Swiss Firm Sues Castle Harlan In U.S. Over Quick Flip

  • Alleges firm acted as “straw purchaser”
  • Perhaps quickest flip ever
  • Goldman Sachs allegedly played role

The lawsuit follows an earlier suit filed in Australian federal court against Bradken Ltd, the company that bought Norcast from Castle Harlan.

A quick refresher on this deal: On July 6, 2011, Castle Harlan bought Norcast, a Toronto-based supplier of mill liners and other products to the mining industry, from Pala Investments for $190 million. Within seven hours—perhaps the quickest “quick flip” in private equity history—Castle Harlan had sold the company to Bradken Ltd, an Australian competitor of Norcast’s that has a long history with Castle Harlan, for $215 million, according to the lawsuit.

Adding to the context is the decade-long relationship between Castle Harlan and Bradken. CHAMP Private Equity, Castle Harlan’s Australian affiliate, bought Bradken in 2001 took it public in 2004, as Buyouts previously reported. In 2006, Castle Harlan bought AmeriCast Technologies, a designer and manufacturer of steel castings, for $110 million, with Bradken taking a 19 percent minority stake. Less than two years later, Bradken bought the company for $288 million.

The lawsuit claims that Castle Harlan and Bradken entered into an agreement under which Castle Harlan would buy Norcast, immediately resell it to Bradken and keep Bradken’s role secret. Bradken’s motivation stemmed from its belief that as a strategic buyer it would likely have to pay a higher price than a financial sponsor like Castle Harlan, the lawsuit says.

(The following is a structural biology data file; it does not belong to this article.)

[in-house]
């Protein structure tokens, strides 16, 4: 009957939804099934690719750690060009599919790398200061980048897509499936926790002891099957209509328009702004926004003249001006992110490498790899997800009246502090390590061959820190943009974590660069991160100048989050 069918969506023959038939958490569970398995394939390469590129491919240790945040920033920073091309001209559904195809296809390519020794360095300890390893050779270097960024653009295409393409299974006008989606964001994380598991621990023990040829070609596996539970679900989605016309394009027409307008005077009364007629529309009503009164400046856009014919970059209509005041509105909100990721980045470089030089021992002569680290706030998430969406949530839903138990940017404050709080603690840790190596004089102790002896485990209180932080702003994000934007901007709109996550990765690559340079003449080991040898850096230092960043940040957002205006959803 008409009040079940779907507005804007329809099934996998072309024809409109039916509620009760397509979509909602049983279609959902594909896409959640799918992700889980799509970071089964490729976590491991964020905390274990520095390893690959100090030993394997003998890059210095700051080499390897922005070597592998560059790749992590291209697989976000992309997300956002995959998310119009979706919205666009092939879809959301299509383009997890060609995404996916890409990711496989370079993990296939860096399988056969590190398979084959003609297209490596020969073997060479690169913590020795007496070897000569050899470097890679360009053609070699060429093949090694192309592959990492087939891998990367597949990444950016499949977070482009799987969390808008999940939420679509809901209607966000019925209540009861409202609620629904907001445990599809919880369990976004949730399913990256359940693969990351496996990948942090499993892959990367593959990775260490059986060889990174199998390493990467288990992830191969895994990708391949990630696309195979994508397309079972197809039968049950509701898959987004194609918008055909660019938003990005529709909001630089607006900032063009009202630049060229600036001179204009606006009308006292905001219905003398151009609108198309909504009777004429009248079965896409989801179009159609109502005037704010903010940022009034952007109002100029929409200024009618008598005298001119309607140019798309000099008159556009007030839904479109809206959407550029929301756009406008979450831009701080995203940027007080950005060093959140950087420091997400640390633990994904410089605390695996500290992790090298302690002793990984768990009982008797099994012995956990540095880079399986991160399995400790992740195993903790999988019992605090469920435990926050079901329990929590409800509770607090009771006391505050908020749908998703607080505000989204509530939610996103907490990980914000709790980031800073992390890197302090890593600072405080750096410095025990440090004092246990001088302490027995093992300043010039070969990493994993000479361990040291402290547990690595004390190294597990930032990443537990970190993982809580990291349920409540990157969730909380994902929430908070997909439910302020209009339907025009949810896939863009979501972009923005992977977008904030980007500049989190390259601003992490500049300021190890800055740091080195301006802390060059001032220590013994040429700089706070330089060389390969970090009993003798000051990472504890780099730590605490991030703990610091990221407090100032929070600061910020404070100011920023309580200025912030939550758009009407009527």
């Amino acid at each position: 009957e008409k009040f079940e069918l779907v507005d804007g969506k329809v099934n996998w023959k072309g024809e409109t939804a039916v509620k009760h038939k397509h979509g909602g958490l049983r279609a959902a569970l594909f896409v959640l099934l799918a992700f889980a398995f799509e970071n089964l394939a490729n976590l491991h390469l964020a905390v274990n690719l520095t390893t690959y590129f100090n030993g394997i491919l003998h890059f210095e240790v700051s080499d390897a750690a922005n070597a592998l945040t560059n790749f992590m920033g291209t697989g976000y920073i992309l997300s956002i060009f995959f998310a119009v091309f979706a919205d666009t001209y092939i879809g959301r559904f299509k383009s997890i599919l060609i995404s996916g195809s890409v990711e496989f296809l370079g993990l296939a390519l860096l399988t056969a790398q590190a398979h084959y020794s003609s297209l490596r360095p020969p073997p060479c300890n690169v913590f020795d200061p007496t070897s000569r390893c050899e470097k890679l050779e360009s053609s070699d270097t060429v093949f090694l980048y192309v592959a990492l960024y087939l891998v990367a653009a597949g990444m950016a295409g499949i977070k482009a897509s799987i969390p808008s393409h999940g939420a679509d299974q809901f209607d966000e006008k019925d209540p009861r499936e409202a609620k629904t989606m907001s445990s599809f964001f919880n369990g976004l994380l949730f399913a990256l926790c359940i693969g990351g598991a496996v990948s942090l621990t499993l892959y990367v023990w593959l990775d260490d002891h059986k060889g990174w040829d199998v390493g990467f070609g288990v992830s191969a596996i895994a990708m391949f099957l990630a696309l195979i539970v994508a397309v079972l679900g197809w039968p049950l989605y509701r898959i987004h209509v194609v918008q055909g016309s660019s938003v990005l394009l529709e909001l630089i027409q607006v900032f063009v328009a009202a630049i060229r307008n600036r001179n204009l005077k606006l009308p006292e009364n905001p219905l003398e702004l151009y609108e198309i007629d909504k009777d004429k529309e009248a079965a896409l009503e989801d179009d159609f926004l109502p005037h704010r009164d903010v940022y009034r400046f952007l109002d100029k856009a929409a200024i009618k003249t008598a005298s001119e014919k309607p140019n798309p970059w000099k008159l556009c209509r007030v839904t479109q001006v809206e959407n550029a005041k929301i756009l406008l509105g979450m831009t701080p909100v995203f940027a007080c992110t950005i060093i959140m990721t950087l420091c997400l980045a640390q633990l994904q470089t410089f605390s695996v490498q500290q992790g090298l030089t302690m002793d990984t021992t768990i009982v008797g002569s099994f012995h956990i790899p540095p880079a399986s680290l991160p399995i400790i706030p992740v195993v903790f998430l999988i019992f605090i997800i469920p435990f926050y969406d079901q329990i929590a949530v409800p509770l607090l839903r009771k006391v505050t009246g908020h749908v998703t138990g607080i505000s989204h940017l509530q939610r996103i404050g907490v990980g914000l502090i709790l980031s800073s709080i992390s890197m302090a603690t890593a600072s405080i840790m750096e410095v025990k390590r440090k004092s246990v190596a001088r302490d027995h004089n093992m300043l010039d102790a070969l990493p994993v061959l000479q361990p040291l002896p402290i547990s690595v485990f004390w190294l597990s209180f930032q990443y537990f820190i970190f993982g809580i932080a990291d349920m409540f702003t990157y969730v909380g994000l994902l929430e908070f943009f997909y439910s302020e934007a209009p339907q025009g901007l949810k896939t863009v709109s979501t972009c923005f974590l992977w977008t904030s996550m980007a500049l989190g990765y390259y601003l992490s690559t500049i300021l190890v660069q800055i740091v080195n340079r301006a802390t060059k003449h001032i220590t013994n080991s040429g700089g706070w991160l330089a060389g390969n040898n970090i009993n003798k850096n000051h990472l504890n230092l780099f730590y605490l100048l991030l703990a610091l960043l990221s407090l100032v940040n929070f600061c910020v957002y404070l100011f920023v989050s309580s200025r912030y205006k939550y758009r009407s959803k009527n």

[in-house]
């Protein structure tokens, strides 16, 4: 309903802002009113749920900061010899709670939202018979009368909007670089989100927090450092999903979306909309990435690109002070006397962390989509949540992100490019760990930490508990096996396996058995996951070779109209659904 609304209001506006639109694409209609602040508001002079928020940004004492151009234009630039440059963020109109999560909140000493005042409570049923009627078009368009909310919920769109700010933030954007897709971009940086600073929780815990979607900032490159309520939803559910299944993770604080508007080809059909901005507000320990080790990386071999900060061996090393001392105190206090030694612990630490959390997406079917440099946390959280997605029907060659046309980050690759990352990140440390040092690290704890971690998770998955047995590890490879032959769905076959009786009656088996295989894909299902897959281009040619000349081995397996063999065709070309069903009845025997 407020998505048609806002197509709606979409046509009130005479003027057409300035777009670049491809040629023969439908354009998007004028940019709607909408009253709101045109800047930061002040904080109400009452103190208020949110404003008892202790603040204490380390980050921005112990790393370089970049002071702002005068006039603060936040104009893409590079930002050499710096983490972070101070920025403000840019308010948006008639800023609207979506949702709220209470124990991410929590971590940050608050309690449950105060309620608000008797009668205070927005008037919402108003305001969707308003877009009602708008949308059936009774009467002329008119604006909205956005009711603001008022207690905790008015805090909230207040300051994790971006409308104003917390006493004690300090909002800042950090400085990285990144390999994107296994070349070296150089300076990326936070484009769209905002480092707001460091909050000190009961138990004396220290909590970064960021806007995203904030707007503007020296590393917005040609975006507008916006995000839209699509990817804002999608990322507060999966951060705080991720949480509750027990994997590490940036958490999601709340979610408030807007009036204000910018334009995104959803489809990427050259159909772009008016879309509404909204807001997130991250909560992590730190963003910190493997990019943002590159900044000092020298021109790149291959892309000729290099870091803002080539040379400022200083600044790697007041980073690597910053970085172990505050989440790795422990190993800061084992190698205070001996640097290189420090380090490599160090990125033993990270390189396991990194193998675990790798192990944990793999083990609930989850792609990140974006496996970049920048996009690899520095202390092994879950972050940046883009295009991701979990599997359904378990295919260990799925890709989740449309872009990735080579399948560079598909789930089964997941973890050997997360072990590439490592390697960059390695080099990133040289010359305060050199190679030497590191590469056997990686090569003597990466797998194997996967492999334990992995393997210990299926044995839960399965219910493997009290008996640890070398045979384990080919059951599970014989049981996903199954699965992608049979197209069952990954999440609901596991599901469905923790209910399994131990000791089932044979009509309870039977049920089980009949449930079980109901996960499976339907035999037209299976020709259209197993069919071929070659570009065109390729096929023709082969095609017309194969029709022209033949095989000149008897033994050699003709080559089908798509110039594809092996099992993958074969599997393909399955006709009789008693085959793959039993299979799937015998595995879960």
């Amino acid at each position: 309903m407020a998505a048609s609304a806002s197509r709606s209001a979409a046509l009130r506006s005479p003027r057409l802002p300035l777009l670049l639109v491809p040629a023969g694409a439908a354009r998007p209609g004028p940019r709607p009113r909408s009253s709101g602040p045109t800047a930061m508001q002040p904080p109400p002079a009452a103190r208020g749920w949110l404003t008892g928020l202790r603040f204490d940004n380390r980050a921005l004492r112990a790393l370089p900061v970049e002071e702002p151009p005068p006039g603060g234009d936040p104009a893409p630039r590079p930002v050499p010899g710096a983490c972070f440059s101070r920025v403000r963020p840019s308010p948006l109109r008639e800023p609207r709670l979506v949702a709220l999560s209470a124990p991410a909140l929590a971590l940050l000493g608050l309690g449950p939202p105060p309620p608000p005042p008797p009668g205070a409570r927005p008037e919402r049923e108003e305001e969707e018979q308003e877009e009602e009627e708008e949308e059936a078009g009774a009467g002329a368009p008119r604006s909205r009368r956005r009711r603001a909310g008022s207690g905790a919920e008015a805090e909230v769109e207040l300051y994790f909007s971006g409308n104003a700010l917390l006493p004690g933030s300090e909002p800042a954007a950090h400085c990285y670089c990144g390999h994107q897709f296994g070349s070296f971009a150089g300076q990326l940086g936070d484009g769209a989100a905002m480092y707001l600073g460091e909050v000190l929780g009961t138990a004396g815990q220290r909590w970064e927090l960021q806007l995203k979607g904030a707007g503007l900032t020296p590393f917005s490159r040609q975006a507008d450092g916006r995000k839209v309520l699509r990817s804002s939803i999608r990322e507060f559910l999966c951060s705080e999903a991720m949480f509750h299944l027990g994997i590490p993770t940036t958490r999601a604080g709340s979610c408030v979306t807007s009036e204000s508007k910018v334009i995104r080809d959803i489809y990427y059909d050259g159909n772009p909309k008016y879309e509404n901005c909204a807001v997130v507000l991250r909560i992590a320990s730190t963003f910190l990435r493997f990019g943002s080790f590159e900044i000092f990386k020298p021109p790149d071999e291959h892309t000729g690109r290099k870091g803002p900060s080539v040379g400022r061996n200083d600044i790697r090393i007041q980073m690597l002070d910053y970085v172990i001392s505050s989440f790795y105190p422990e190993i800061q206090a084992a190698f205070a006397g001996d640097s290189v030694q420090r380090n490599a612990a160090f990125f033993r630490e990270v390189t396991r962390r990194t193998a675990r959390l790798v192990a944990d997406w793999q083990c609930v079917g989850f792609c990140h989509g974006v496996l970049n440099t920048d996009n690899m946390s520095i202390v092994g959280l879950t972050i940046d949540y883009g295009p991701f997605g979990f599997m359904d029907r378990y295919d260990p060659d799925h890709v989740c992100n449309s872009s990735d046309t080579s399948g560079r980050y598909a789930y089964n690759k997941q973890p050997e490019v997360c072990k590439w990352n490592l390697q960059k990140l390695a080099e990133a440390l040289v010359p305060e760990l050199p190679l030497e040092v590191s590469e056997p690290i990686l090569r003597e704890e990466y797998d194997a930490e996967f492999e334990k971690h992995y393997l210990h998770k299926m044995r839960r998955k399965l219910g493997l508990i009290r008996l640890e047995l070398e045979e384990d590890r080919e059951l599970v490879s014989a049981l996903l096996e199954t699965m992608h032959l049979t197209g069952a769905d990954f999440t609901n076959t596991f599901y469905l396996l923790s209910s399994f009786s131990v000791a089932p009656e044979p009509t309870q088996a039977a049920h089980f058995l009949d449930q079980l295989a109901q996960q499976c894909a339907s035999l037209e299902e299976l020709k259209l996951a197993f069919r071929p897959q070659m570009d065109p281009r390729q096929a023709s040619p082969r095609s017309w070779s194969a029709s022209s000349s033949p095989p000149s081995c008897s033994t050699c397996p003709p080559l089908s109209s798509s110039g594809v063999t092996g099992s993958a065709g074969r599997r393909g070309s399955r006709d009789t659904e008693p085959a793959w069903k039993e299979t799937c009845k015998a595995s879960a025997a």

Though the lawsuit doesn’t mention any documentation revealing an agreement between Castle Harlan and Bradken, Scott Balber, an attorney with Chadbourne & Park LLP representing Pala Investments, told Buyouts, “Based upon the timing of the purchase from us by Castle Harlan and the sale to Bradken, there can be no other explanation than there was an agreement to do the deal. It’s not possible for sophisticated purchasers like Bradken to enter into and close a transaction of this size in seven hours without having some due diligence in advance and conversations in advance.”

The lawsuit claims Castle Harlan earned a $25 million fee (the difference between the sale price to Castle Harlan and the subsequent sale to Bradken) from Bradken by acting as such a “straw purchaser” of the company, and that it defrauded Norcast by failing to disclose these material facts. The suit also claims Castle Harlan misrepresented facts by denying that there were any external sources of financing for the transaction.

“The actions of Castle Harlan amount to a scheme to defraud Norcast,” the lawsuit states.

The lawsuit discloses some other interesting aspects of the deal, including the role of Goldman Sachs and the question of whether or not Bradken was privy to the initial sale process, run by UBS Securities Canada Inc.

The lawsuit claims that UBS did not distribute sales information to Bradken and other strategic competitors because Norcast didn’t want to reveal confidential information about its business, but was nonetheless open to receiving bids from competitors. To that end, the lawsuit states that an investment adviser to Norcast met on Feb. 24, 2011 with Goldman Sachs, an adviser to Bradken, to relay to Bradken information about the sale process being run by UBS, the lawsuit states. Goldman Sachs has since confirmed in writing that it did notify Bradken about the sale process, the lawsuit states.

“Approximately one week after Bradken had been informed of the NWS sale process, Castle Harlan … made a completely unsolicited approach to the New York office of UBS, expressing interest in participating,” the lawsuit states.

Executives at Castle Harlan declined to comment.